After two successful friendlies against Greece and Uzbekistan, Turkey are heading towards the real test in the World Cup qualifiers. On Saturday, the team will play against the favorite of the group, France, just 72 hours after their primary opponent in the group, Iceland. Manager Şenol Güneş made it clear in his press conference that their current form is not enough to beat France, but he did not say anything about Iceland. This indicates that Güneş intends to get a point against France and then play for the win against Iceland. If that is truly the case, Turkey needs to play very carefully and collectively on defense to stop the top-class attackers of France.
However, even though France has many top-class players in their squad, their offensive strategies are not so top-class. Manager Didier Deschamps still uses the same counterattacking strategy that brought France the World Cup last summer. The forward line made up of Griezmann, Mbappe and Giroud best operates when they have lots of time and space, which is only found in counter-attacks. Nevertheless, France is not a typical counterattacking team, rather they are a counterpressing team. The dynamic midfield line made up of Pogba, Kante and Matuidi make it very hard for their opponents to dominate the midfield and build-up offenses. The real offensive danger France poses comes from balls intercepted by these three midfield players, who play it directly and quickly to the talented and fast attackers. That is why Turkey should not try to play possession against this aggressive midfield trio and should fight fire with fire. A midfield line with Dorukhan Toköz, İrfan Can Kahveci and Okay Yokuşlu would be ideal to counter the aggressive French trio. These three players have the sufficient defensive skills to cut the passing lines and cover the wings, where France loves to launch counter-attack. Given Turkey would not try to circulate the ball in the midfield, the extra defensiveness of the Turkish trio would not be much of a problem. If a draw is the goal, then this trio have the best chance of doing the job.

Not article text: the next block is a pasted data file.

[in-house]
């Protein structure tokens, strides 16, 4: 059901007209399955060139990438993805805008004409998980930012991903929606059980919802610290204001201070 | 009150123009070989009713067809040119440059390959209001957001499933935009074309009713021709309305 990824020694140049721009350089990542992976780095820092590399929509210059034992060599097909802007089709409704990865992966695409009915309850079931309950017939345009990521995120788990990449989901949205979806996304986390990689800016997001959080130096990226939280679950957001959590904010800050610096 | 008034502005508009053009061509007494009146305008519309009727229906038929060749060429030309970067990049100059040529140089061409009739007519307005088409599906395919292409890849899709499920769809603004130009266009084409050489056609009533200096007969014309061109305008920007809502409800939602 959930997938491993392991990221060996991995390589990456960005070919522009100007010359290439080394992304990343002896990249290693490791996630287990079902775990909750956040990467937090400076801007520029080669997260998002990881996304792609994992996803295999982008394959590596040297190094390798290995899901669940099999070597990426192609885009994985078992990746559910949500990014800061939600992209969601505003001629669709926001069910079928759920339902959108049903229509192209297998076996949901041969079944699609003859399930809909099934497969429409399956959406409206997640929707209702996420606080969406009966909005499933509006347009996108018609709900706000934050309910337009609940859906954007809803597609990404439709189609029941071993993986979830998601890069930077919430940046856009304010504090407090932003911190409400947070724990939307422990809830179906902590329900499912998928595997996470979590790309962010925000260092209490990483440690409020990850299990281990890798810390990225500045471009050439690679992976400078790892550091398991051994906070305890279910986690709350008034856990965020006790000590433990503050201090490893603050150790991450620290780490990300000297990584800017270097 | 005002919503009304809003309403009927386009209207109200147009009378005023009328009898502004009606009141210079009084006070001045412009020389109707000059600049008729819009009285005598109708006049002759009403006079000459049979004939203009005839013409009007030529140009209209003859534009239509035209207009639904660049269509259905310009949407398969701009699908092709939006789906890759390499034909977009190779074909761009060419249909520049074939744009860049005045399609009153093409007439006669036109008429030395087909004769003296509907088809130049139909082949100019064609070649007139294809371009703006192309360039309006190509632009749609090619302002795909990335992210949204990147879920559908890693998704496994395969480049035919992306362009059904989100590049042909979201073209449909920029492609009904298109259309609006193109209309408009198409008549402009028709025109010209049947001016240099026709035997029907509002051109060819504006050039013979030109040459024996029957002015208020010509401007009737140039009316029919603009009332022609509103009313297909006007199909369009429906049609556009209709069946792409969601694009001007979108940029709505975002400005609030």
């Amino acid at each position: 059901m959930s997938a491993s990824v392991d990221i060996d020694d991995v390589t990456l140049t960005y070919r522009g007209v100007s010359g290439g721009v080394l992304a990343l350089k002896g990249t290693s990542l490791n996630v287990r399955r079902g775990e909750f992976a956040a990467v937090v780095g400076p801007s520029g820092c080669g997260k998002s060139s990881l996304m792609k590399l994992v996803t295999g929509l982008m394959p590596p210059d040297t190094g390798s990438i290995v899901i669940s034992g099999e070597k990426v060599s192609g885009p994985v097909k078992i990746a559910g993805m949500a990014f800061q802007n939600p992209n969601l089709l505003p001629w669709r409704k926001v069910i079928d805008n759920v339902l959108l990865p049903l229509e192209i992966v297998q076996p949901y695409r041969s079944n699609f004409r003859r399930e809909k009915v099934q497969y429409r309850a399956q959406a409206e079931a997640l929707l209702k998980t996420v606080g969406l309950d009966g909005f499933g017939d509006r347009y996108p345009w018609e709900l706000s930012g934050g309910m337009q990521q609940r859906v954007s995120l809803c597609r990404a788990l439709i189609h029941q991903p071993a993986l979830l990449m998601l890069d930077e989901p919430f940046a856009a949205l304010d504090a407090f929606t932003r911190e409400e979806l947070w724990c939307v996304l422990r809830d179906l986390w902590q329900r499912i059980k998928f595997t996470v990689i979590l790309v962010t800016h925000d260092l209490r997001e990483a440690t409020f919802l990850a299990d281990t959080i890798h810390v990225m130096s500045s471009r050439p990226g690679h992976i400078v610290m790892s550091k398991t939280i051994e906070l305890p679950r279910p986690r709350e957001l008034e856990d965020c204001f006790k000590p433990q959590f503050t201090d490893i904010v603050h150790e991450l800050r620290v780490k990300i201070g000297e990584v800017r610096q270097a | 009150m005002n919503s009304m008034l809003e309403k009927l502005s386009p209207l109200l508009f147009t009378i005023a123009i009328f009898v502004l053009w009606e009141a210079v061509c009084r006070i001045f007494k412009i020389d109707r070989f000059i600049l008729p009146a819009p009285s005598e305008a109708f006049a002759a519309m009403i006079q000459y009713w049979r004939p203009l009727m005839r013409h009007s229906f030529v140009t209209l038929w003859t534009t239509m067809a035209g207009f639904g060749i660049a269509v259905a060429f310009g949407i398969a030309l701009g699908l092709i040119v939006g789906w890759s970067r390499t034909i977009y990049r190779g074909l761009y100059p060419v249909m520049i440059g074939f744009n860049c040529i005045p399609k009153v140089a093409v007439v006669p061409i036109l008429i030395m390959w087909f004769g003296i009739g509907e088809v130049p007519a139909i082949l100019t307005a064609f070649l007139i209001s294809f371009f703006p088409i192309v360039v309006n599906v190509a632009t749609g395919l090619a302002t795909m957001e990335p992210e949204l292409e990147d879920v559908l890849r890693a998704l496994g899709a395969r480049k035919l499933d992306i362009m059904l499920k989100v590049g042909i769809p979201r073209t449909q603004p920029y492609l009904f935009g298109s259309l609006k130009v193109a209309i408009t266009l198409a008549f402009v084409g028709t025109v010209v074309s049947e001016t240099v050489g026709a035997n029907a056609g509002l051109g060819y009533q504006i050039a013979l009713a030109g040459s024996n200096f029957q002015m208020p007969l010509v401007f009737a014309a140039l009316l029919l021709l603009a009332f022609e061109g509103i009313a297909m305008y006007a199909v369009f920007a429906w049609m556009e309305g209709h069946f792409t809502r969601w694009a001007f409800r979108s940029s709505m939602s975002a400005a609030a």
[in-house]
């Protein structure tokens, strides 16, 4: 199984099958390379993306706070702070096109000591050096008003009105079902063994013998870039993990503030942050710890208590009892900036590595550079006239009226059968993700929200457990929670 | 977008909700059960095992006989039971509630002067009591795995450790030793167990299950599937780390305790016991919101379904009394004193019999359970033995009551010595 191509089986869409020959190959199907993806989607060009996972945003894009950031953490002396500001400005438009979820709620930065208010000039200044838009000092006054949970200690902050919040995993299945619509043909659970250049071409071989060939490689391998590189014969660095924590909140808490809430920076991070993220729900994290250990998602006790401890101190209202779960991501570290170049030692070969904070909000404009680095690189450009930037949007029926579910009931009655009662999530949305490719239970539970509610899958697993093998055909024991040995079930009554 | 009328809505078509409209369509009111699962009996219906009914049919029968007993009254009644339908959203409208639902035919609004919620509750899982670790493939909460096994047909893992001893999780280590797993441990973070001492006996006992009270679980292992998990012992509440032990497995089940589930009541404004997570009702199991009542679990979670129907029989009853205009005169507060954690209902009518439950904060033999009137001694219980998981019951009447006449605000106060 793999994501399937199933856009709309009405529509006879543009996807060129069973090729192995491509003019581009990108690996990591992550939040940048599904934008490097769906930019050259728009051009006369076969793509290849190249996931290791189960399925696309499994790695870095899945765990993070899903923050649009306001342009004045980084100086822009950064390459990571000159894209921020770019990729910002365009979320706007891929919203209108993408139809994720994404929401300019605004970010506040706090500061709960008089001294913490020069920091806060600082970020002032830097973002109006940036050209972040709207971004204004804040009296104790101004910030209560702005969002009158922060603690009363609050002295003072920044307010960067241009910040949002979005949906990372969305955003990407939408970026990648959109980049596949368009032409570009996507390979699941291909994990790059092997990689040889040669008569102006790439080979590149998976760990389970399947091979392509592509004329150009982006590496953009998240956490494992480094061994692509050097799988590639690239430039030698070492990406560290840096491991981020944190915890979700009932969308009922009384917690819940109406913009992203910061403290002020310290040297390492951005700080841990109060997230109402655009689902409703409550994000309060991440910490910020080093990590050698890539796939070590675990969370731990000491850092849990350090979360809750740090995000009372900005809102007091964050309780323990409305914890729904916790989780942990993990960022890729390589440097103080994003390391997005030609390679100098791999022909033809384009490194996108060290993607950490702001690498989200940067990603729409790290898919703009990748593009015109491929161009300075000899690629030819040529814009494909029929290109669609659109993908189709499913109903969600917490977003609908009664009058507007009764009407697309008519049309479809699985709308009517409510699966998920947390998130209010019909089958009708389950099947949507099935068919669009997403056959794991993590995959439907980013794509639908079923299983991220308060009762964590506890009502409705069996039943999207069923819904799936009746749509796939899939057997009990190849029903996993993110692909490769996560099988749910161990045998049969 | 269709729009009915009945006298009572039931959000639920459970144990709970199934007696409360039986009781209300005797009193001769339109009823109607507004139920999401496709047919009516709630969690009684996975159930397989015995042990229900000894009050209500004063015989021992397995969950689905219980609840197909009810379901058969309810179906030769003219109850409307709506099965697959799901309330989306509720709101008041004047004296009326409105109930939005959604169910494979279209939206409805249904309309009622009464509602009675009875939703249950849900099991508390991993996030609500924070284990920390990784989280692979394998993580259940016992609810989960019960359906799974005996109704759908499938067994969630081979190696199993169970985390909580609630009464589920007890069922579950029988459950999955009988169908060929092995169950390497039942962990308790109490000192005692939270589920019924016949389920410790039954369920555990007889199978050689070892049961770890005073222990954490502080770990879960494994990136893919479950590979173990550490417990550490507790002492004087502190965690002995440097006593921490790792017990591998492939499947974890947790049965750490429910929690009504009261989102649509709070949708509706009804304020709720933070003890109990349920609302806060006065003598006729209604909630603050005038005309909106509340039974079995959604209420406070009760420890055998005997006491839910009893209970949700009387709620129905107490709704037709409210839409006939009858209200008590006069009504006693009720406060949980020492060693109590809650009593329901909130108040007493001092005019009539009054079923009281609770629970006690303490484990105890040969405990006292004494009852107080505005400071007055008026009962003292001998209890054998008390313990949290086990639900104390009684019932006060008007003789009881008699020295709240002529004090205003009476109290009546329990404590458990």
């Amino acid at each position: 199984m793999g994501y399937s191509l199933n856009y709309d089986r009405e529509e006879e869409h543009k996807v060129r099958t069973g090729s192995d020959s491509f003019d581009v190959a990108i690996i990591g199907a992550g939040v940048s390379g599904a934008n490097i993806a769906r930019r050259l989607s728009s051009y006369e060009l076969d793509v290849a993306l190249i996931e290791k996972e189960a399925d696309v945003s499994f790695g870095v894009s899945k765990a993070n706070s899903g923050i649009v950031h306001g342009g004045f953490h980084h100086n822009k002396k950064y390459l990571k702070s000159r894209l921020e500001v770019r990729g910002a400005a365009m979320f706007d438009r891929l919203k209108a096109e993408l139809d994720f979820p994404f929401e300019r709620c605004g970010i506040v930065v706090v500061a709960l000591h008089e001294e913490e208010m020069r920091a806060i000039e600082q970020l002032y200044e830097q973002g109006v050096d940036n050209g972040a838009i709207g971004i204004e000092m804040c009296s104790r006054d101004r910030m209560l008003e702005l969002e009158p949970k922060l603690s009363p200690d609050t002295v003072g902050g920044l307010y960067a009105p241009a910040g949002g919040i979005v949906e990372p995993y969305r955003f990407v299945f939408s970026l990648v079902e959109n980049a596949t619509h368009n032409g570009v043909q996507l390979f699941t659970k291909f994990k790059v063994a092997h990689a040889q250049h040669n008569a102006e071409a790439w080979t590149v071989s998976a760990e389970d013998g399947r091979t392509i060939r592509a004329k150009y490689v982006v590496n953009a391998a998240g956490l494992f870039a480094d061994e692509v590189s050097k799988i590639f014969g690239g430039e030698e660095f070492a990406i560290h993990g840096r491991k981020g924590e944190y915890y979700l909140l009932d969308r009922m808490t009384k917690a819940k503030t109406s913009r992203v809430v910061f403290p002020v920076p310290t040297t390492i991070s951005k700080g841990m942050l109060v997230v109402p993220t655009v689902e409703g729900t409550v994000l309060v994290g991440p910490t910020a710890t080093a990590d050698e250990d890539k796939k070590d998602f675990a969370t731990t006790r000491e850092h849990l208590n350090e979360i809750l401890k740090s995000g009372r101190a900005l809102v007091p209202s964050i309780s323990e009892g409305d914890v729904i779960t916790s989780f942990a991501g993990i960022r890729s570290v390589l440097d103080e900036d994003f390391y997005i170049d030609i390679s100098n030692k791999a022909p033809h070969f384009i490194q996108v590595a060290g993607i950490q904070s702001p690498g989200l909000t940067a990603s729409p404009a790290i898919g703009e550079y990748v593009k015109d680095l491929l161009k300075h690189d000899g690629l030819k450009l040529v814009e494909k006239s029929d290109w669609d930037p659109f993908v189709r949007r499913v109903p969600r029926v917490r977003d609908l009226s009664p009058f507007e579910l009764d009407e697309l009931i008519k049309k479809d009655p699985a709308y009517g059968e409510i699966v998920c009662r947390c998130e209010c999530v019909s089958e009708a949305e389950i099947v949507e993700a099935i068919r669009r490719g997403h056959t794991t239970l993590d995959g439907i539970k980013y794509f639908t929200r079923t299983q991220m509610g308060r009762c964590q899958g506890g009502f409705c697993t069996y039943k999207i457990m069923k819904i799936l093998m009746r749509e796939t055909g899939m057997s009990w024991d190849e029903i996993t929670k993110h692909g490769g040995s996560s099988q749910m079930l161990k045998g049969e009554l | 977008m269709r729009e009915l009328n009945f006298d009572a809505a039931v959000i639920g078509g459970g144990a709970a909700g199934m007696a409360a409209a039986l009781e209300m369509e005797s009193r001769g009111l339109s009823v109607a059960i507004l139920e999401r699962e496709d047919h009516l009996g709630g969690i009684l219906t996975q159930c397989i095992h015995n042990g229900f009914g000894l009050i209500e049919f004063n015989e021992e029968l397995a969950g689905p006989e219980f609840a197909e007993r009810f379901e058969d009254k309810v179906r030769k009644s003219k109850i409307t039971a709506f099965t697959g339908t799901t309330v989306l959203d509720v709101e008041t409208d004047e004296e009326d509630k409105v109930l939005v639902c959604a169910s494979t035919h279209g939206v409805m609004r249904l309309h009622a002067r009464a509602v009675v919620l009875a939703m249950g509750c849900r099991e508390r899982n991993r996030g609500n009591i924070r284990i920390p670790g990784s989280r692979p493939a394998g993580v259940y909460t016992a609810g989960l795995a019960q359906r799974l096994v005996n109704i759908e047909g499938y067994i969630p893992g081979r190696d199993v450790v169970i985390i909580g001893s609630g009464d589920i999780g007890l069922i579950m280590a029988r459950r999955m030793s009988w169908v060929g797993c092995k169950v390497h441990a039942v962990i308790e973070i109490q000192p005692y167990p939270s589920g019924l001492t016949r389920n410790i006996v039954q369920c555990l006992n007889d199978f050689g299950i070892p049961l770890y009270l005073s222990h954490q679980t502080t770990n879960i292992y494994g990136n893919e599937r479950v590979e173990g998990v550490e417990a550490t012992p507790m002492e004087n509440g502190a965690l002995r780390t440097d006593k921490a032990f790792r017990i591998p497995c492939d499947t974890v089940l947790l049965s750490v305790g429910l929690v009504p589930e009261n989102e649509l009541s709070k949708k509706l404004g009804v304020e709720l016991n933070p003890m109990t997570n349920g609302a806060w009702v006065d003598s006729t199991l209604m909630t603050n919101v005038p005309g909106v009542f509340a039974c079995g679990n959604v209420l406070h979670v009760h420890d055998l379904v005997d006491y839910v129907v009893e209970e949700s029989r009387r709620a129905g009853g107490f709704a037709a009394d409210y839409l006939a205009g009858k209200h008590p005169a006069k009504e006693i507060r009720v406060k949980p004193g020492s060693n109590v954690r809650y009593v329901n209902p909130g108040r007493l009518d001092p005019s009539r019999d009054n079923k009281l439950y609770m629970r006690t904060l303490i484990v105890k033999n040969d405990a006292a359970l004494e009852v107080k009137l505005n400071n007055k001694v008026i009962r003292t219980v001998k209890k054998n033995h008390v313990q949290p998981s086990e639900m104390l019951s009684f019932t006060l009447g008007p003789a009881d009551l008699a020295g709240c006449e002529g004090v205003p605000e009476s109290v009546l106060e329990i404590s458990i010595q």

On the attacking side, without Cenk Tosun, manager Şenol Güneş can position Yusuf Yazıcı to the left wing to organize Turkish counterattacks. The primary goal should be playing long-balls to the running line of Cengiz Ünder, who can either play it inside to the penalty box or finish it by himself. But of course, to have this much of time and space with this kind of a primitive strategy, Turkey must resist the "French press" for at least 60 minutes. Only after that, the French defense can move forward, something they do not like to do, and leave enough space for Ünder to make dangerous runs. Therefore, the key is first stopping France in the midfield first to force them to come forward and then play long balls to Ünder to capitalize on the space they leave. If Güneş's team can utilize this strategy without a crucial mistake, with a bit of luck and France's inexperience in possession, a point can be likely.